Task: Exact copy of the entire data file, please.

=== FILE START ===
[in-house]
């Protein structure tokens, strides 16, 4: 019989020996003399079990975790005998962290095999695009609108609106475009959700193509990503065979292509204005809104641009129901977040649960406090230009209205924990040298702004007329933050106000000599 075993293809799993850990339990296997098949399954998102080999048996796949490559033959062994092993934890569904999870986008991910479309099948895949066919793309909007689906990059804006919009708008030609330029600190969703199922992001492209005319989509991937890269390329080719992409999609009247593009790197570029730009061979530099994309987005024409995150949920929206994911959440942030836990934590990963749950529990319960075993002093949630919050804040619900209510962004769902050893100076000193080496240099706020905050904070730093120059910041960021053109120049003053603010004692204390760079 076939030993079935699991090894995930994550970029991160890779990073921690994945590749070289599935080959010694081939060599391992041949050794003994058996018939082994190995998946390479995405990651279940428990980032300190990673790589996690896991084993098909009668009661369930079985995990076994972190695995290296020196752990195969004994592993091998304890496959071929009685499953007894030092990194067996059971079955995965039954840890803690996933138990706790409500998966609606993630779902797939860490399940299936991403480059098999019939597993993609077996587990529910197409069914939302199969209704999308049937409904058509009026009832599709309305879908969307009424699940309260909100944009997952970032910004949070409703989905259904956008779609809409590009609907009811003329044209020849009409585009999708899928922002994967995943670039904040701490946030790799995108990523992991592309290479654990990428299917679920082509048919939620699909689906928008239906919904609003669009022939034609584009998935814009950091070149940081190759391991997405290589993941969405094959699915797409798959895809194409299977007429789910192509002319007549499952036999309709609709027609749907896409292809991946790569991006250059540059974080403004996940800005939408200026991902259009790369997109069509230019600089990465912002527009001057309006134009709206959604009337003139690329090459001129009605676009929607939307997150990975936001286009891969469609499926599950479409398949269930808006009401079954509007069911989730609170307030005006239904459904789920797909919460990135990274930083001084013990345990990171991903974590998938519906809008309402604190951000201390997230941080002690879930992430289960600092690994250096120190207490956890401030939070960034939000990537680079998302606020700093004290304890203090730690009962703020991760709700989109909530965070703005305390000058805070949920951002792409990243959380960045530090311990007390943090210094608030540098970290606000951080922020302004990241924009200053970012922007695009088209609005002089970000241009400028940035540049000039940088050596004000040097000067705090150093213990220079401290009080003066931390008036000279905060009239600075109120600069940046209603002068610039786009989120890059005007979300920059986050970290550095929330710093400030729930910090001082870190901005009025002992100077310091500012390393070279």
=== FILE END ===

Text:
[in-house]
């Protein structure tokens, strides 16, 4: 019989020996003399079990975790005998962290095999695009609108609106475009959700193509990503065979292509204005809104641009129901977040649960406090230009209205924990040298702004007329933050106000000599 075993293809799993850990339990296997098949399954998102080999048996796949490559033959062994092993934890569904999870986008991910479309099948895949066919793309909007689906990059804006919009708008030609330029600190969703199922992001492209005319989509991937890269390329080719992409999609009247593009790197570029730009061979530099994309987005024409995150949920929206994911959440942030836990934590990963749950529990319960075993002093949630919050804040619900209510962004769902050893100076000193080496240099706020905050904070730093120059910041960021053109120049003053603010004692204390760079 076939030993079935699991090894995930994550970029991160890779990073921690994945590749070289599935080959010694081939060599391992041949050794003994058996018939082994190995998946390479995405990651279940428990980032300190990673790589996690896991084993098909009668009661369930079985995990076994972190695995290296020196752990195969004994592993091998304890496959071929009685499953007894030092990194067996059971079955995965039954840890803690996933138990706790409500998966609606993630779902797939860490399940299936991403480059098999019939597993993609077996587990529910197409069914939302199969209704999308049937409904058509009026009832599709309305879908969307009424699940309260909100944009997952970032910004949070409703989905259904956008779609809409590009609907009811003329044209020849009409585009999708899928922002994967995943670039904040701490946030790799995108990523992991592309290479654990990428299917679920082509048919939620699909689906928008239906919904609003669009022939034609584009998935814009950091070149940081190759391991997405290589993941969405094959699915797409798959895809194409299977007429789910192509002319007549499952036999309709609709027609749907896409292809991946790569991006250059540059974080403004996940800005939408200026991902259009790369997109069509230019600089990465912002527009001057309006134009709206959604009337003139690329090459001129009605676009929607939307997150990975936001286009891969469609499926599950479409398949269930808006009401079954509007069911989730609170307030005006239904459904789920797909919460990135990274930083001084013990345990990171991903974590998938519906809008309402604190951000201390997230941080002690879930992430289960600092690994250096120190207490956890401030939070960034939000990537680079998302606020700093004290304890203090730690009962703020991760709700989109909530965070703005305390000058805070949920951002792409990243959380960045530090311990007390943090210094608030540098970290606000951080922020302004990241924009200053970012922007695009088209609005002089970000241009400028940035540049000039940088050596004000040097000067705090150093213990220079401290009080003066931390008036000279905060009239600075109120600069940046209603002068610039786009989120890059005007979300920059986050970290550095929330710093400030729930910090001082870190901005009025002992100077310091500012390393070279």